Police land helicopter, chase down suspect after being flashed with laser
Two police helicopter pilots in Pasco County, Florida landed in a community center parking lot and chased down a suspect this week after he allegedly aimed a red laser at them from the ground, blinding them temporarily, police said Wednesday.
Pasco County Sheriff’s Office pilots Stephen Bowman and Tim Bullis were assisting deputies on the ground with a barricaded suspect call on Tuesday evening when the man began to flash the bright laser at them, the Pasco County Sheriff’s Office said in a statement.
“The suspect aiming the laser at the aircraft was blinding the pilot and causing a hazard while interfering with the mission of the aircraft,” the statement said. “The pilot was forced to disengage from the primary mission and address the laser suspect.”
In a cockpit video released by the sheriff’s office, the pilots said they counted a total of 10 laser beam flashes.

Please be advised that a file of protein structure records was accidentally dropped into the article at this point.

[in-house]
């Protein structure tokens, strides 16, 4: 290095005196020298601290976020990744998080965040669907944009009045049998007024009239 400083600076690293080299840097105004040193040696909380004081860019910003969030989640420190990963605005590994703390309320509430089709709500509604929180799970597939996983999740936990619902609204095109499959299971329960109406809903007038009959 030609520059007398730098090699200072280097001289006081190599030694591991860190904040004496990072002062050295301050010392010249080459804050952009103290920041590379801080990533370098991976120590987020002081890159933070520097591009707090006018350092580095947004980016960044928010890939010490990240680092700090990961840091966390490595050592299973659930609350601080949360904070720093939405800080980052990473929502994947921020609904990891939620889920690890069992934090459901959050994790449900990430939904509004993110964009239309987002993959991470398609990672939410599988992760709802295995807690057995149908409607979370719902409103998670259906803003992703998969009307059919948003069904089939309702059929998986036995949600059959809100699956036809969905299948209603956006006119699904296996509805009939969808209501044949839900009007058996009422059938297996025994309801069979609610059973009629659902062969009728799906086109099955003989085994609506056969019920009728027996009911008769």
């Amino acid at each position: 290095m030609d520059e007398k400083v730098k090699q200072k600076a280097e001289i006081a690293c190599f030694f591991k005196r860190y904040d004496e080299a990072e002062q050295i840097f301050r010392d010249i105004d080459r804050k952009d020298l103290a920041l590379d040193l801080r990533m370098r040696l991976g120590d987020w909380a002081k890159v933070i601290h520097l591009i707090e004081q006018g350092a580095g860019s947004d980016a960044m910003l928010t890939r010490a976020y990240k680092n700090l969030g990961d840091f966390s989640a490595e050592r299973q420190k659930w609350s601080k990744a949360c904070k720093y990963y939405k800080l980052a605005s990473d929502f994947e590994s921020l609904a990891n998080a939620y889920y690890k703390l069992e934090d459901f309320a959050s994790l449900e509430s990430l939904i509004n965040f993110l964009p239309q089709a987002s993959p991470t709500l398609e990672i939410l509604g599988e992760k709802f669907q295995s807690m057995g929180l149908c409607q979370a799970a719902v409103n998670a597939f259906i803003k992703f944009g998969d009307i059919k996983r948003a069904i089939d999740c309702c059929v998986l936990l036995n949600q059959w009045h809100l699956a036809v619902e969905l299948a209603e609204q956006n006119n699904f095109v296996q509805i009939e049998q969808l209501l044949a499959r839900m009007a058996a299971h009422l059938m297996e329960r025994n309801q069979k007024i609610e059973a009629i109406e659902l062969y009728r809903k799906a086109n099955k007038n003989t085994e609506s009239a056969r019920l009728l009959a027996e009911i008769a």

“It blinded us for a couple of seconds. Extremely painful,” Bowman added in an on-camera interview with ABC affiliate WFTS. “At night, low and making turns and you get struck by a laser, couple seconds and you can fall a couple hundred feet.”
Bowman, a five-year veteran of the sheriff’s air unit, said there were no officers available on the ground to investigate the incident, so he landed the plane in the Portuguese American Cultural Association parking lot and did it himself.
It wasn’t long before he had arrested a suspect, Ryan Fluke, 27, for misuse of laser lighting devices.
Police said Fluke initially denied any wrongdoing, but he later confessed to the crime. He was released from the Pasco County Jail Wednesday on a $5,000 bail, according to court documents. It was not clear if he had obtained an attorney.
“He said that it was ‘for fun.’ He said that he didn’t realize that a laser can travel a long distance even though we were only about 800 feet away from him,” Bowman said.
Pointing a laser at an aircraft is a felony punishable by five years in jail, according to the FBI.
The FBI and the Federal Aviation Administration have been tracking laser strikes since 2005 and they even launched an initiative to crack down on “lasing.”
In 2014, the bureau said it would offer up to $10,000 for information leading to the arrest of anyone who intentionally aims a laser at an aircraft.